The message seemed pretty clear: "We've got your cat. He's wearing a shamrock collar. If that sounds like Baz, give us a call."
I could not have been more thrilled to get that message. Bazzy the Big Black Cat hadn't been in my house for two weeks, and I couldn't be sure he was the cat I'd seen skulking around the neighborhood. And now, HUZZAH, he'd been found!
I was at work but called back immediately and was put on hold, so I turned to the guy on my right and shouted, "They found my cat!"
"I didn't know he was missing," he replied.
I swiveled to my left.
"They found my cat!"
"I didn't even know you had a cat," he replied.
I swiveled behind me.
"They found my cat!"
The hold music stopped and the phone crackled to life. "So, we have your cat."
"YES!" I shouted. "Shall I come pick him up now or after work?"
I frowned and tried to understand how that answered the question of when I should leave. Then I told the woman I'd call back. As the sob-slash-howl rose up from my gut, I skittered outside to cut down on witnesses.
Much has been made of the delivery of that news. The friends I've told this story to are generally horrified, possibly just because they know how excited and relieved I would have been during those few minutes on hold.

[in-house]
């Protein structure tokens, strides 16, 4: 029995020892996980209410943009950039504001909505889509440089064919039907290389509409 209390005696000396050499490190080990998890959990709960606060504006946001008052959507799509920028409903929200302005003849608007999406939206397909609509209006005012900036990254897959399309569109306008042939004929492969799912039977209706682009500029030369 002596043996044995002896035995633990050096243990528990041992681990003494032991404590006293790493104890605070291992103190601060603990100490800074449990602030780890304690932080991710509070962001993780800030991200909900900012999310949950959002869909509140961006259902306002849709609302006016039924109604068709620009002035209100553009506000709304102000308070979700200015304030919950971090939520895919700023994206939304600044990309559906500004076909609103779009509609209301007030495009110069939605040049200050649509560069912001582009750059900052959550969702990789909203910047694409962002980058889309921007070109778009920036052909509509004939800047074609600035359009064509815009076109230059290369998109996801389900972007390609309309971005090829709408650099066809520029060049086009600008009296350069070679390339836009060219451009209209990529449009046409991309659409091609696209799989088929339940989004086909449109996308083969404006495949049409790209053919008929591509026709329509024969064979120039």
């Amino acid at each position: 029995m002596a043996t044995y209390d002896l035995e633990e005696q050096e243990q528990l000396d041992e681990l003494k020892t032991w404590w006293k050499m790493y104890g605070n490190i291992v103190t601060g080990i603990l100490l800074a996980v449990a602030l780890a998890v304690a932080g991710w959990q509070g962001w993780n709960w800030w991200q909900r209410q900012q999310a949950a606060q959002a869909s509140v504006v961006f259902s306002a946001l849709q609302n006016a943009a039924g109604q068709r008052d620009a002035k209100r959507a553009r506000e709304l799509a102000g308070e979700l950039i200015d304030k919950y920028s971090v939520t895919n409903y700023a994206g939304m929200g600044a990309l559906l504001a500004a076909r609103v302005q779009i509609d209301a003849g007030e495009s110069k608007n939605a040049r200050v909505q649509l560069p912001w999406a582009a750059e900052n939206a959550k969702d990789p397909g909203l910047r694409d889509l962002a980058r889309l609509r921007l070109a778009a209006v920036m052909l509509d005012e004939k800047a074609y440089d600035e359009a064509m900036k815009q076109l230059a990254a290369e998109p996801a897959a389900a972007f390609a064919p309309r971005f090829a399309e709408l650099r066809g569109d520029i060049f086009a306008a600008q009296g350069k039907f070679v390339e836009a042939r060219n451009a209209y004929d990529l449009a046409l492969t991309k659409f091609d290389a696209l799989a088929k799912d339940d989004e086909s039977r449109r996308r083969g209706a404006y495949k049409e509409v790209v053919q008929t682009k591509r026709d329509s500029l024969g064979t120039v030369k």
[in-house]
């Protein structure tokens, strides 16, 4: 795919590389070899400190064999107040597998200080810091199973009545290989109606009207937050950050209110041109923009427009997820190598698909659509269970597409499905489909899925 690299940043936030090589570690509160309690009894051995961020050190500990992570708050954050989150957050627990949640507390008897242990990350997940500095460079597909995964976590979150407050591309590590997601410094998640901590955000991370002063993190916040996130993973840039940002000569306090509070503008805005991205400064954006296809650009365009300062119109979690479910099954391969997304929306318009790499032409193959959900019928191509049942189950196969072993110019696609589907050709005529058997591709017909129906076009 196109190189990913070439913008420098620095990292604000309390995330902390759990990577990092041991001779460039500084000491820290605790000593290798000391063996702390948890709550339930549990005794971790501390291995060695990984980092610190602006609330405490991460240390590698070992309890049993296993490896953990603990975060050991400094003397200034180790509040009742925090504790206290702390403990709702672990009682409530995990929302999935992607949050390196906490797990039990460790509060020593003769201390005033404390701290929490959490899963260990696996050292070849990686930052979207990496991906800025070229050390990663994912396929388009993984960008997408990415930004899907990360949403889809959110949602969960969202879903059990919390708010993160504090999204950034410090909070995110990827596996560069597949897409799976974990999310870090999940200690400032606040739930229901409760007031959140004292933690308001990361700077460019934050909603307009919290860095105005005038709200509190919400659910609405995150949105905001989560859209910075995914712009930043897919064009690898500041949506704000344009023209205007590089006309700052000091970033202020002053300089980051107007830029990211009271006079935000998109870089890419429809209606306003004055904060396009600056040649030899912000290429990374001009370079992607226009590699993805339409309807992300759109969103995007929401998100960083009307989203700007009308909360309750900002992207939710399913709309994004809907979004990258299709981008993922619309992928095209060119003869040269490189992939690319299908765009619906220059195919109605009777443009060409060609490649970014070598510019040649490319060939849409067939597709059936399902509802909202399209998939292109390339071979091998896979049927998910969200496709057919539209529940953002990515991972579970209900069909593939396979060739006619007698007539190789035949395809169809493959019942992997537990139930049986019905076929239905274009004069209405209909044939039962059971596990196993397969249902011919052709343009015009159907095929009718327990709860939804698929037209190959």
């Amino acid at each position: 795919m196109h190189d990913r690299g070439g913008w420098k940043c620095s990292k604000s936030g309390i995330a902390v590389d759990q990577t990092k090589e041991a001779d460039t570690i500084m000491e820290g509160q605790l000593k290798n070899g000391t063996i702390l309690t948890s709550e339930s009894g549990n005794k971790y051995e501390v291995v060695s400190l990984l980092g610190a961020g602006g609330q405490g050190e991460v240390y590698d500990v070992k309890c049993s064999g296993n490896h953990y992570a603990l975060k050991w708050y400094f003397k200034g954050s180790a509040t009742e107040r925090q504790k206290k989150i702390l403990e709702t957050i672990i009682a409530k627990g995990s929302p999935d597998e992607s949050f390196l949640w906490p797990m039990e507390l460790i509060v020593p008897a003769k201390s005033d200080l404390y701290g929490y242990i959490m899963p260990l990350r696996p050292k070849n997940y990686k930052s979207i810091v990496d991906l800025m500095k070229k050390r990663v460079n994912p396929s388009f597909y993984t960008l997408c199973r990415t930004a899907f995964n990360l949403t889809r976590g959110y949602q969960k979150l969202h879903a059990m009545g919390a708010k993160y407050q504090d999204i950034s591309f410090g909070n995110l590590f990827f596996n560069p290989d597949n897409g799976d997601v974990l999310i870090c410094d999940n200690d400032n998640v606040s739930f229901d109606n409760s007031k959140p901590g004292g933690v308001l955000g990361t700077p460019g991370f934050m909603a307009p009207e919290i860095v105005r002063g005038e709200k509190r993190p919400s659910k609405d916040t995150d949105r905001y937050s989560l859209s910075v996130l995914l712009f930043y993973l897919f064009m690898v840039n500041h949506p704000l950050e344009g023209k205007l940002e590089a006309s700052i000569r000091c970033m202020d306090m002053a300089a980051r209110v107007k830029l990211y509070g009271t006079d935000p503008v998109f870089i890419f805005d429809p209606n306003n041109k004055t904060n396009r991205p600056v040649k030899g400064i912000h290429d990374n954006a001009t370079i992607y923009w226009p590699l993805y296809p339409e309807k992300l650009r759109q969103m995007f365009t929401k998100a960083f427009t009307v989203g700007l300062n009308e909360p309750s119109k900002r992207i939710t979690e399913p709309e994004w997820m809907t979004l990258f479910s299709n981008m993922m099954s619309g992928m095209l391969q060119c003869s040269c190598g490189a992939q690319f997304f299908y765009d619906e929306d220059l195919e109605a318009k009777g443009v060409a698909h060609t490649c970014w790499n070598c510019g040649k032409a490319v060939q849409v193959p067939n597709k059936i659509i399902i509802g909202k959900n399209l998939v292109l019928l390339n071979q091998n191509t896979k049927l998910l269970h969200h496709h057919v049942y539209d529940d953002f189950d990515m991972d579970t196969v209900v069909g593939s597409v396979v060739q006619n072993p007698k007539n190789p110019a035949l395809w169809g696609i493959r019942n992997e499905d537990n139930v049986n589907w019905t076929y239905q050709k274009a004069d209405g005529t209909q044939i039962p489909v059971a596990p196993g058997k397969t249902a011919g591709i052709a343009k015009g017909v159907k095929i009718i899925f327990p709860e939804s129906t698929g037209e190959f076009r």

But it got me to thinking: How could that news have been delivered in a more palatable way? Anyone who's ever had the odious task of telling someone their loved one is dead — pet or person — surely has a heavy burden. But I'm not sure leaving a detailed voicemail message is really the way to go.
I'm devastated to have lost my little buddy. There's no avoiding that. But instead of being pissed about how I was told, which — in the grand scheme of things — hardly matters, I've chosen to be glad for all the ways I didn't hear about it.
For instance, I was not woken from an afternoon nap under a large oak tree to the sound of an arrow whizzing through the air and landing in my chest, with a tiny scroll tied around the end. And then I didn't open that scroll with shaking, bloody fingers and read, "Your cat is dead."
A doorbell didn't rouse me from Sunday no-pants-detective-show-viewing-time, and I didn't then answer the door to find a scary clown present a singing telegram, "Oooh, Jeaniiiiiiine! We found! Your cat! Oooh, Jeaniiiiiiine! WefoundyourcatHE'SDEAD!"
I didn't wake up from a night out on the town with a dick drawn on the left side of my face and a picture of my cat on my forehead with Xs for eyes.
I did not attend a surprise birthday party where my dead cat popped out of a cake.
I was not called into HR and told, "You're fired. Pack your shit and be gone by the end of the day. Just kidding. But your cat is dead."
As I've gotten older, and the inevitable losses stack up, I find resigning myself to the grief works best. I'm just gonna wade through it. There's no need to add to the upset feelings by being angry about something that doesn't really matter. What does matter is he was a good cat and I'm gonna miss him.